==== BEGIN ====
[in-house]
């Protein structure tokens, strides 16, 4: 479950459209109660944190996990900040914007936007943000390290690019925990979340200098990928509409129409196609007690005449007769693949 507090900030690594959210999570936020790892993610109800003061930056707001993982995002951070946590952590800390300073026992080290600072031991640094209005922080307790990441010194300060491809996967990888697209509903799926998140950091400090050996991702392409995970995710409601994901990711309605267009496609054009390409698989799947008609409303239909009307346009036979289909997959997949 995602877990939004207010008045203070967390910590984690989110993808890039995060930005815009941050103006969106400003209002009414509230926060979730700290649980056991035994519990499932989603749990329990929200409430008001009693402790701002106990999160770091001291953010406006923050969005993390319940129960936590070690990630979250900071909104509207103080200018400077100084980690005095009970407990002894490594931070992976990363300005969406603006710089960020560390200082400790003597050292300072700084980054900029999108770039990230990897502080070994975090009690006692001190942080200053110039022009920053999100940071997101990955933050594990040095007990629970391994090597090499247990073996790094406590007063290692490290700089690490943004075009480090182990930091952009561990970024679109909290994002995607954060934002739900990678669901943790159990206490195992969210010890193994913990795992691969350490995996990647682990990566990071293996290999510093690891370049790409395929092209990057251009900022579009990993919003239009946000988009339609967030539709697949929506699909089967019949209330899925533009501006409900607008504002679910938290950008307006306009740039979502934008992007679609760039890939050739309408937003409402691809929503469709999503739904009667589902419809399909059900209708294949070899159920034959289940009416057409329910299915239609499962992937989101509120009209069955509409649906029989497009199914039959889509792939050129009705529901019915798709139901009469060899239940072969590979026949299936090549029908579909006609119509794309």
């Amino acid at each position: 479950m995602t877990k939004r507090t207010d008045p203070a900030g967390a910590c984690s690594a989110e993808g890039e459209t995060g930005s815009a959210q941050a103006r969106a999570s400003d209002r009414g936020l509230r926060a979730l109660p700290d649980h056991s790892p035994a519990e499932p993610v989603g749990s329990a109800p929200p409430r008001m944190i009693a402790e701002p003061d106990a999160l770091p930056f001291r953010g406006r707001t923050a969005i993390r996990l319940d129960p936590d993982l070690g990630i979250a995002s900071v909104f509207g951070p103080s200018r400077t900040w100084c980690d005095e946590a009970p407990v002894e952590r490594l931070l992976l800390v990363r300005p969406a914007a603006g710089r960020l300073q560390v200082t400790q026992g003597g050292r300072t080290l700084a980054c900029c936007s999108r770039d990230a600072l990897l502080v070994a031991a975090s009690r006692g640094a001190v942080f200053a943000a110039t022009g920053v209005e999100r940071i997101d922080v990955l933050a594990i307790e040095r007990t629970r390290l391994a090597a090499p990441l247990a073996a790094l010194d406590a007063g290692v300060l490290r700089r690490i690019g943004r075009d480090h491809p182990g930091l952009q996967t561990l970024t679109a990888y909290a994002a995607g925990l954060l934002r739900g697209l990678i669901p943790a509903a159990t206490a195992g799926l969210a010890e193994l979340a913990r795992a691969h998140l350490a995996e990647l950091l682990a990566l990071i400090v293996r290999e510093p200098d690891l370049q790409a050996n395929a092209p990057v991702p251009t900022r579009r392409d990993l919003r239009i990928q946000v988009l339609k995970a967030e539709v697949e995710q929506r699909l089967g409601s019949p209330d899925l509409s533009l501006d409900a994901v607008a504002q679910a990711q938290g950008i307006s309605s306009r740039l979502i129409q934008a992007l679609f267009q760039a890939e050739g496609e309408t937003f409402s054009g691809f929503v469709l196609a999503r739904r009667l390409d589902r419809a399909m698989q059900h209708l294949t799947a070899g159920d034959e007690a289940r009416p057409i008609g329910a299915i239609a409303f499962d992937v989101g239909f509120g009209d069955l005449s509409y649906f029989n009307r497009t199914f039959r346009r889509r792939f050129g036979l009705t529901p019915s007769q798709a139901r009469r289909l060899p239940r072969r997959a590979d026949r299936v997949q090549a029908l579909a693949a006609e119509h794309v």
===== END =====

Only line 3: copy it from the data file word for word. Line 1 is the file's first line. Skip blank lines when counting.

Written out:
């Amino acid at each position: 479950m995602t877990k939004r507090t207010d008045p203070a900030g967390a910590c984690s690594a989110e993808g890039e459209t995060g930005s815009a959210q941050a103006r969106a999570s400003d209002r009414g936020l509230r926060a979730l109660p700290d649980h056991s790892p035994a519990e499932p993610v989603g749990s329990a109800p929200p409430r008001m944190i009693a402790e701002p003061d106990a999160l770091p930056f001291r953010g406006r707001t923050a969005i993390r996990l319940d129960p936590d993982l070690g990630i979250a995002s900071v909104f509207g951070p103080s200018r400077t900040w100084c980690d005095e946590a009970p407990v002894e952590r490594l931070l992976l800390v990363r300005p969406a914007a603006g710089r960020l300073q560390v200082t400790q026992g003597g050292r300072t080290l700084a980054c900029c936007s999108r770039d990230a600072l990897l502080v070994a031991a975090s009690r006692g640094a001190v942080f200053a943000a110039t022009g920053v209005e999100r940071i997101d922080v990955l933050a594990i307790e040095r007990t629970r390290l391994a090597a090499p990441l247990a073996a790094l010194d406590a007063g290692v300060l490290r700089r690490i690019g943004r075009d480090h491809p182990g930091l952009q996967t561990l970024t679109a990888y909290a994002a995607g925990l954060l934002r739900g697209l990678i669901p943790a509903a159990t206490a195992g799926l969210a010890e193994l979340a913990r795992a691969h998140l350490a995996e990647l950091l682990a990566l990071i400090v293996r290999e510093p200098d690891l370049q790409a050996n395929a092209p990057v991702p251009t900022r579009r392409d990993l919003r239009i990928q946000v988009l339609k995970a967030e539709v697949e995710q929506r699909l089967g409601s019949p209330d899925l509409s533009l501006d409900a994901v607008a504002q679910a990711q938290g950008i307006s309605s306009r740039l979502i129409q934008a992007l679609f267009q760039a890939e050739g496609e309408t937003f409402s054009g691809f929503v469709l196609a999503r739904r009667l390409d589902r419809a399909m698989q059900h209708l294949t799947a070899g159920d034959e007690a289940r009416p057409i008609g329910a299915i239609a409303f499962d992937v989101g239909f509120g009209d069955l005449s509409y649906f029989n009307r497009t199914f039959r346009r889509r792939f050129g036979l009705t529901p019915s007769q798709a139901r009469r289909l060899p239940r072969r997959a590979d026949r299936v997949q090549a029908l579909a693949a006609e119509h794309v």